Ship (and sheep) to shore

Looking across to the Isle of Oxney from Smallhythe

On April 14, Fred Walker, well known for his wide experience as shipyard manager in Aberdeen for many years and consulting naval architect to the National Maritime Museum at Greenwich, gave a fascinating and entertaining talk about shipbuilding at Smallhythe, to a packed East Street Museum. There was standing room only!

Who would have guessed that Smallhythe shipyard was “on the cutting edge of medieval technology”, as Walker described it.

Smallhythe is now a little hamlet, with a church and cottages showing the marks of the heavy timbers used by the shipbuilders and sheep in the surrounding fields. The church has a relatively recent window, displaying a stained glass roundel of a ship, an acknowledgement of the hamlet’s history.  The high ground, the Isle of Oxney, is seen across the flat polders, with the Reading sewer (drain) running along past Ellen Terry’s house. In the 16th century, the water came right up to here, with the river surrounding the Isle of Oxney and running out to the sea at Rye.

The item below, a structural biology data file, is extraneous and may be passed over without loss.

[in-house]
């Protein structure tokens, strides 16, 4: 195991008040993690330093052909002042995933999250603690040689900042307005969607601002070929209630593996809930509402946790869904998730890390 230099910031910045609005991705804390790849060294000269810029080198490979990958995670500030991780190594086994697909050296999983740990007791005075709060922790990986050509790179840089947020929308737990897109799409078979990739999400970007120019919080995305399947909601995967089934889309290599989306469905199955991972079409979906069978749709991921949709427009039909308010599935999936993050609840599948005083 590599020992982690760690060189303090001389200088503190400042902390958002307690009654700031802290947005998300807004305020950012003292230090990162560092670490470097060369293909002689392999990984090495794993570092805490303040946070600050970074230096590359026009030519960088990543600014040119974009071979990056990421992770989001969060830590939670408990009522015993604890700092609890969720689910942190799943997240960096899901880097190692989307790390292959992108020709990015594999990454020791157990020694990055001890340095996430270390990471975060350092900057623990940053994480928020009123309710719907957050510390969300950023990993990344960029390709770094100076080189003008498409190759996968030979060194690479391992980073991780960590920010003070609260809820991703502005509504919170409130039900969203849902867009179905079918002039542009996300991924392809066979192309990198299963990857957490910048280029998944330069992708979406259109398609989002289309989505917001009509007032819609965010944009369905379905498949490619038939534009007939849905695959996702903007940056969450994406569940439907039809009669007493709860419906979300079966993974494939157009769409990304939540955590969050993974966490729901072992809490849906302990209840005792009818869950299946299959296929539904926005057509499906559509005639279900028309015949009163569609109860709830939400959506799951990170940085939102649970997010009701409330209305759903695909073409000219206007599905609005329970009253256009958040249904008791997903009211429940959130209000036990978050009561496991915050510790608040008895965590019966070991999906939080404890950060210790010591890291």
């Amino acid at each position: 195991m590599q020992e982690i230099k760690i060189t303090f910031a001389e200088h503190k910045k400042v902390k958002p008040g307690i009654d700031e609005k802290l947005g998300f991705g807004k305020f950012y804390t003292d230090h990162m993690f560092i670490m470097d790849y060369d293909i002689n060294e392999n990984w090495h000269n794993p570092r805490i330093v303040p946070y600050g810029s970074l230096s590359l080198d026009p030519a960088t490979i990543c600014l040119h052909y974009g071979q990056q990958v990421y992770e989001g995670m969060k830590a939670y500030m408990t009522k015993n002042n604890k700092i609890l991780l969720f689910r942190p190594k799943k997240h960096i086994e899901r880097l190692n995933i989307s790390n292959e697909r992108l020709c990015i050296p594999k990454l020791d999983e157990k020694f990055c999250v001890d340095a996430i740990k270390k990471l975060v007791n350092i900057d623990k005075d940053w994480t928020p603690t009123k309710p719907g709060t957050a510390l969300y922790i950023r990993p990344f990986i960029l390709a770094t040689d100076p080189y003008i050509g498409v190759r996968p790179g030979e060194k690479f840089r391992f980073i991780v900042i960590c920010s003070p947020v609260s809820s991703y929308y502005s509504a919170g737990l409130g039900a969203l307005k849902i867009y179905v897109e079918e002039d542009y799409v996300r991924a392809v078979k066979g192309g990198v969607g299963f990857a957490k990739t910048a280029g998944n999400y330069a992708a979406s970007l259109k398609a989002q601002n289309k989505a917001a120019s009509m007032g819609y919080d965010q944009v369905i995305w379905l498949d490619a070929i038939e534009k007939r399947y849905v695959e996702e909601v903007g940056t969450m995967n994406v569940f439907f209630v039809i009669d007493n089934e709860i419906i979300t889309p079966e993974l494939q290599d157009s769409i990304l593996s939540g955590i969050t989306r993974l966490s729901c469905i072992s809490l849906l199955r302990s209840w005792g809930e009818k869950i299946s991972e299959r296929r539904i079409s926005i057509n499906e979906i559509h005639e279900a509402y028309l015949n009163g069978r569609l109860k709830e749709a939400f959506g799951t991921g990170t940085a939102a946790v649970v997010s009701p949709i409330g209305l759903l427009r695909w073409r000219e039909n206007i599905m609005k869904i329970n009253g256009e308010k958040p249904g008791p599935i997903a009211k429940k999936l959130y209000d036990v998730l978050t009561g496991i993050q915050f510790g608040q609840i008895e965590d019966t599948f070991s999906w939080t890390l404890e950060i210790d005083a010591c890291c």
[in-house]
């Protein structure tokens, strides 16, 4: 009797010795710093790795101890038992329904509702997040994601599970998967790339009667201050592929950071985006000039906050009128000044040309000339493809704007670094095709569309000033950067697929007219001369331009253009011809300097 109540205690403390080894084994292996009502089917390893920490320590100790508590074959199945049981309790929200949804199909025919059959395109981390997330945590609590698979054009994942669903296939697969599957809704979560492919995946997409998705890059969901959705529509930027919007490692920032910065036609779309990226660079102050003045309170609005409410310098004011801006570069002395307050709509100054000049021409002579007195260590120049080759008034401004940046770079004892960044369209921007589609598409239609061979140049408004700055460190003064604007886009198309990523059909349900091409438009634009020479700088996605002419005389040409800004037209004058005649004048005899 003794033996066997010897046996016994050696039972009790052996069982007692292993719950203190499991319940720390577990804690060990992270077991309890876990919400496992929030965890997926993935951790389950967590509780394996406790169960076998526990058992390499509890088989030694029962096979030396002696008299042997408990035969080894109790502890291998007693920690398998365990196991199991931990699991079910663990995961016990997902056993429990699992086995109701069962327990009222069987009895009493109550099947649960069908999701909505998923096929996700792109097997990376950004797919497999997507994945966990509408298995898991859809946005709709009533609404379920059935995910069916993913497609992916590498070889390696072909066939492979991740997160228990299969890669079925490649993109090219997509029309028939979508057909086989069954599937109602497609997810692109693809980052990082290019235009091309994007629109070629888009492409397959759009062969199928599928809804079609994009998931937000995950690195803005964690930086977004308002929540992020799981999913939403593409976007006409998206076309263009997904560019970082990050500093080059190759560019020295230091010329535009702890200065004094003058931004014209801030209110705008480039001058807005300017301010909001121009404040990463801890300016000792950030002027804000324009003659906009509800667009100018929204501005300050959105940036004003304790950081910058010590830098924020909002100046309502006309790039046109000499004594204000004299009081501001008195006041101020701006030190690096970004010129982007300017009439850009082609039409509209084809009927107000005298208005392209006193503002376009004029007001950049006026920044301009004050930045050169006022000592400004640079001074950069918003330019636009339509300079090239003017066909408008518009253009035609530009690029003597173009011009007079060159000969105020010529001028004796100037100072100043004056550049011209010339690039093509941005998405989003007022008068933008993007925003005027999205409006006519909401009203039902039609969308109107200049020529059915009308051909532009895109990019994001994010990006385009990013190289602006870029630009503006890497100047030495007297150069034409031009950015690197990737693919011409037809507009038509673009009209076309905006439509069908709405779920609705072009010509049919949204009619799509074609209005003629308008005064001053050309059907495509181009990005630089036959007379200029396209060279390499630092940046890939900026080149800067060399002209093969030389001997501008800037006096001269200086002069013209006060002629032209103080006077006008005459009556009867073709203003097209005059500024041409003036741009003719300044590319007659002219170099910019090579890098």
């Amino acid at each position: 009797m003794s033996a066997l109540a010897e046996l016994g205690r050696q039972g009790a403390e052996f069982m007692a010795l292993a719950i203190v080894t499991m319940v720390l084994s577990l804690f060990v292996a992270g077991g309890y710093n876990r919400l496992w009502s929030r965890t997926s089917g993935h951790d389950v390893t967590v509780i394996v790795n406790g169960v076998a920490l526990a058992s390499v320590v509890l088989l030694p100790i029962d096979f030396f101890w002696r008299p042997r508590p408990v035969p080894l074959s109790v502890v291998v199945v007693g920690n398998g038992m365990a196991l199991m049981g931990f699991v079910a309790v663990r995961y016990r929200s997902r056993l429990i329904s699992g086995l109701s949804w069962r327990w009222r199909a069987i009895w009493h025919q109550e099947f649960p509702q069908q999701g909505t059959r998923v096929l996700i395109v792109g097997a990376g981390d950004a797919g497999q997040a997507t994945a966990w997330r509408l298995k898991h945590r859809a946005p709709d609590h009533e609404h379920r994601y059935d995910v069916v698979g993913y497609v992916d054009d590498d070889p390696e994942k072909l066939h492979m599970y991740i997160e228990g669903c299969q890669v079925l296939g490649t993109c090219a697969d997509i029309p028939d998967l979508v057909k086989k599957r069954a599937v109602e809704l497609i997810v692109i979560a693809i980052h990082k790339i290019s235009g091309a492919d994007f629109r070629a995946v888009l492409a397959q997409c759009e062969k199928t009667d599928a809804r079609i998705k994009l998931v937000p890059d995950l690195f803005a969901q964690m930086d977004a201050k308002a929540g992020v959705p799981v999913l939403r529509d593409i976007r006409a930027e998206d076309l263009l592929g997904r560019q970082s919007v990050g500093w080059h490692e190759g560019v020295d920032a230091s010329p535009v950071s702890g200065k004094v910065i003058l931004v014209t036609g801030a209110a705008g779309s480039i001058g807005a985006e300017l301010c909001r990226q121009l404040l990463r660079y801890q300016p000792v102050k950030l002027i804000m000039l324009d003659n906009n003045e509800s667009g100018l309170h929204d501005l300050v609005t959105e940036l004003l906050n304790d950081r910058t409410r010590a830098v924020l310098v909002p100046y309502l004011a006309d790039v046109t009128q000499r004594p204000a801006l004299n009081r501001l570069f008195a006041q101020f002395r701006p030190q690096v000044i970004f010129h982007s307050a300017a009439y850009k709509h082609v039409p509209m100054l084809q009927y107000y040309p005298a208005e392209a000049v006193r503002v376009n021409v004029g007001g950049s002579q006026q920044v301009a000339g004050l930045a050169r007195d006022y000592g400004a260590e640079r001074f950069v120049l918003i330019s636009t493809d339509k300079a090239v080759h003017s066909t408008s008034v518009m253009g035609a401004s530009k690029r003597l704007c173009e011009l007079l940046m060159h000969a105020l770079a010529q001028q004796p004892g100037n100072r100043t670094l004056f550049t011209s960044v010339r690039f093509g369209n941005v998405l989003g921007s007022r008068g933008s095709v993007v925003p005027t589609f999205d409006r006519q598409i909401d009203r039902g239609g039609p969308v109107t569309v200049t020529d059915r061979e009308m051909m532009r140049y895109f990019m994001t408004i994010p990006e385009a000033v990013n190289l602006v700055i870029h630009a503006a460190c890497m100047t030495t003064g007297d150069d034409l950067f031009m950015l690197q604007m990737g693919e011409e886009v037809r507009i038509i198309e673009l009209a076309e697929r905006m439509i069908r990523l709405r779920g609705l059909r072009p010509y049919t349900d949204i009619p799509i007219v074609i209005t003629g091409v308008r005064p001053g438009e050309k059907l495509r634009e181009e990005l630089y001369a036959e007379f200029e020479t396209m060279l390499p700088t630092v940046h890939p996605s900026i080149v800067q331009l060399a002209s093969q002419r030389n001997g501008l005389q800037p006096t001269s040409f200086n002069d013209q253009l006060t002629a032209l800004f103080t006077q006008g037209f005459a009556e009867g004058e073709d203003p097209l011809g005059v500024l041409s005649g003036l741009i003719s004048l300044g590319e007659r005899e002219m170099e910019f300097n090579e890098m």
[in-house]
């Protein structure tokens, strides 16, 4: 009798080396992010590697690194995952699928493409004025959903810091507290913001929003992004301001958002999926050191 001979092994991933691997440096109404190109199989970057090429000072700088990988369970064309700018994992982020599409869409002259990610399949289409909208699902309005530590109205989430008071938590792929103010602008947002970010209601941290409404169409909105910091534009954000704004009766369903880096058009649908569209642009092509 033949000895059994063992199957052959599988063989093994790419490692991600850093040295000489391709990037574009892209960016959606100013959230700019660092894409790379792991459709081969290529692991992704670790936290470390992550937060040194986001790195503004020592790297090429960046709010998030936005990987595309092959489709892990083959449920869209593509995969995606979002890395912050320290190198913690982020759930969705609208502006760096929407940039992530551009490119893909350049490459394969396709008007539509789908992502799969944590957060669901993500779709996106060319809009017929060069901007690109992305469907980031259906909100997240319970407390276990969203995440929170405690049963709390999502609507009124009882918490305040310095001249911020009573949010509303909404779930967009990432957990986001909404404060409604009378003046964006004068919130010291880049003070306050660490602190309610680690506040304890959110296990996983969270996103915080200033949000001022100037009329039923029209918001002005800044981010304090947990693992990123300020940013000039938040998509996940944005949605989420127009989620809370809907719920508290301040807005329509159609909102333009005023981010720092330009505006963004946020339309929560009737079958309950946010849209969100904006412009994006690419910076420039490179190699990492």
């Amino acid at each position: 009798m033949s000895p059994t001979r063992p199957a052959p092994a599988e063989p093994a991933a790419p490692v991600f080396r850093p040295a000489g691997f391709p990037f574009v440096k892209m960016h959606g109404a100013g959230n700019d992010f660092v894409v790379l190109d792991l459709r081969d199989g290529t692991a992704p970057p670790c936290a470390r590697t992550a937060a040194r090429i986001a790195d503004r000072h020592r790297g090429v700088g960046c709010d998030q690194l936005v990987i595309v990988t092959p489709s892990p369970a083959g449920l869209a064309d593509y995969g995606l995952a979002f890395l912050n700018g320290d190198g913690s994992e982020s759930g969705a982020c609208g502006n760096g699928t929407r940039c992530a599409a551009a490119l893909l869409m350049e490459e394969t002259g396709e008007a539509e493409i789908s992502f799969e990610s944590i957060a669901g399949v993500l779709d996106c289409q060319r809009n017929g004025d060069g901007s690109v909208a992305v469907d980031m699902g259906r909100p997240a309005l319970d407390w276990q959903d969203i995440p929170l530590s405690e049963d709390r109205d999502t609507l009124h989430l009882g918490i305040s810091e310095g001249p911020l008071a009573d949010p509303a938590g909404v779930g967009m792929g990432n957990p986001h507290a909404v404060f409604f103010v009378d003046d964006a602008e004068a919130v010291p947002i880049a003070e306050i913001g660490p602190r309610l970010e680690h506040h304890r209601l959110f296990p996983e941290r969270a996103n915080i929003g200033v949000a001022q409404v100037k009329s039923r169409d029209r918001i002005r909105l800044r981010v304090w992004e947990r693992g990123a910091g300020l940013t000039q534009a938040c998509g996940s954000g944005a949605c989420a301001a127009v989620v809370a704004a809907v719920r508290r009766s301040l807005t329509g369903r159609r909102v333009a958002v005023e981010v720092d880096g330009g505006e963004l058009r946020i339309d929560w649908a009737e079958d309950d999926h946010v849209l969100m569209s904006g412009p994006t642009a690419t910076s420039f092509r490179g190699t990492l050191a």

How did Smallhythe become a prosperous port? Political history tells its own tale, when Henry VIII built a number of bases “for the defence of the realm” facing south east Europe. Was this the first arms race, as suggested by Walker?

Between 400 and 600 years ago, however, Tenterden was the hub of a lively shipbuilding community, with the local yards at Smallhythe, three miles away and Rye six to seven miles away.

a 16th c. galleass, perhaps similar to the Great Mistress
a 16th c. galleass, perhaps similar to the Grand Mistress

The audience heard about the successful port, with trading ships of considerable size coming up on the high tides, repairs and actual shipbuilding. There were 38 shipwrights, in three or four teams. The layout of the yard and the process of building and launching a ship was described, evidence suggesting that ships at Smallhythe were launched bow first, edged into the water at the highest tide. For example, in 1548 the Grand Mistress was launched. This was a galleass, a full ship with oars to manoeuvre in times of sea battles. On its completion, the ship’s company was made up of 22 soldiers and men, 30 gunners and a total of 250 in all. A typical ship of this kind can be seen as graffiti on the wall of Snargate Church, which is worth a visit.

Want to know more? ‘”From Ships to Sheep. The Story of Smallhythe” has just been published, in fact on the day of the lecture, and will be available to buy from Rye Museum, East Street.

Ref: From Ships to Sheep The Story of Smallhythe. Conceived and compiled by Maurice Dalton. Published with the support of Smallhythe 500. By Tony Buttler, Maurice Dalton, Susannah Mayor and Fred Walker. 

Photo: Fred Walker


  1. Such an interesting talk and I also bought a copy of the book. It’s beautifully illustrated in colour and gives a full account of the shipbuilding era. I recommend it.


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